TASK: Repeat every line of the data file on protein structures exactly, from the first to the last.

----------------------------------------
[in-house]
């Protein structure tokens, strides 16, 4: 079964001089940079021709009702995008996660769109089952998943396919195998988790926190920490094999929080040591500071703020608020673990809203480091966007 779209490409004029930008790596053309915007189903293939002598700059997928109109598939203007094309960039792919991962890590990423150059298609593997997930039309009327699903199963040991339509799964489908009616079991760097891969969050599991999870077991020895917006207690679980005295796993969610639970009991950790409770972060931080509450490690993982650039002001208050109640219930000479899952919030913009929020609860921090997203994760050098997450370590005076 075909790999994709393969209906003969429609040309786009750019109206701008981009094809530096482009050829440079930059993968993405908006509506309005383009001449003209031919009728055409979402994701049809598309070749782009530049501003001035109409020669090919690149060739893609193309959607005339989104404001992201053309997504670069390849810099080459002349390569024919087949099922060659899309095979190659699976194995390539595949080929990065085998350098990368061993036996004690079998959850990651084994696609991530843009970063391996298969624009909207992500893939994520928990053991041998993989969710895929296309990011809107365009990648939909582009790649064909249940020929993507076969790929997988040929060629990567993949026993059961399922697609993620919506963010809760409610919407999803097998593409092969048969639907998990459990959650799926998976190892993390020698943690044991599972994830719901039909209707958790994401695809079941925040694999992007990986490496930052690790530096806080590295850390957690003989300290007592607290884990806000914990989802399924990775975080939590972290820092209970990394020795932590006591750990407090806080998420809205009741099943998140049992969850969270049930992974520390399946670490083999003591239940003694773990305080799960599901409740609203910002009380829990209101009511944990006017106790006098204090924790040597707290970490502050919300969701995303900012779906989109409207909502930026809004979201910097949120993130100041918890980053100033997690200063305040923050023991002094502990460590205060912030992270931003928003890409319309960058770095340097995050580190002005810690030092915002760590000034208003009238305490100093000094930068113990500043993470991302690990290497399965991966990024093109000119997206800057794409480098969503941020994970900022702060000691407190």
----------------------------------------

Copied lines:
[in-house]
């Protein structure tokens, strides 16, 4: 079964001089940079021709009702995008996660769109089952998943396919195998988790926190920490094999929080040591500071703020608020673990809203480091966007 779209490409004029930008790596053309915007189903293939002598700059997928109109598939203007094309960039792919991962890590990423150059298609593997997930039309009327699903199963040991339509799964489908009616079991760097891969969050599991999870077991020895917006207690679980005295796993969610639970009991950790409770972060931080509450490690993982650039002001208050109640219930000479899952919030913009929020609860921090997203994760050098997450370590005076 075909790999994709393969209906003969429609040309786009750019109206701008981009094809530096482009050829440079930059993968993405908006509506309005383009001449003209031919009728055409979402994701049809598309070749782009530049501003001035109409020669090919690149060739893609193309959607005339989104404001992201053309997504670069390849810099080459002349390569024919087949099922060659899309095979190659699976194995390539595949080929990065085998350098990368061993036996004690079998959850990651084994696609991530843009970063391996298969624009909207992500893939994520928990053991041998993989969710895929296309990011809107365009990648939909582009790649064909249940020929993507076969790929997988040929060629990567993949026993059961399922697609993620919506963010809760409610919407999803097998593409092969048969639907998990459990959650799926998976190892993390020698943690044991599972994830719901039909209707958790994401695809079941925040694999992007990986490496930052690790530096806080590295850390957690003989300290007592607290884990806000914990989802399924990775975080939590972290820092209970990394020795932590006591750990407090806080998420809205009741099943998140049992969850969270049930992974520390399946670490083999003591239940003694773990305080799960599901409740609203910002009380829990209101009511944990006017106790006098204090924790040597707290970490502050919300969701995303900012779906989109409207909502930026809004979201910097949120993130100041918890980053100033997690200063305040923050023991002094502990460590205060912030992270931003928003890409319309960058770095340097995050580190002005810690030092915002760590000034208003009238305490100093000094930068113990500043993470991302690990290497399965991966990024093109000119997206800057794409480098969503941020994970900022702060000691407190």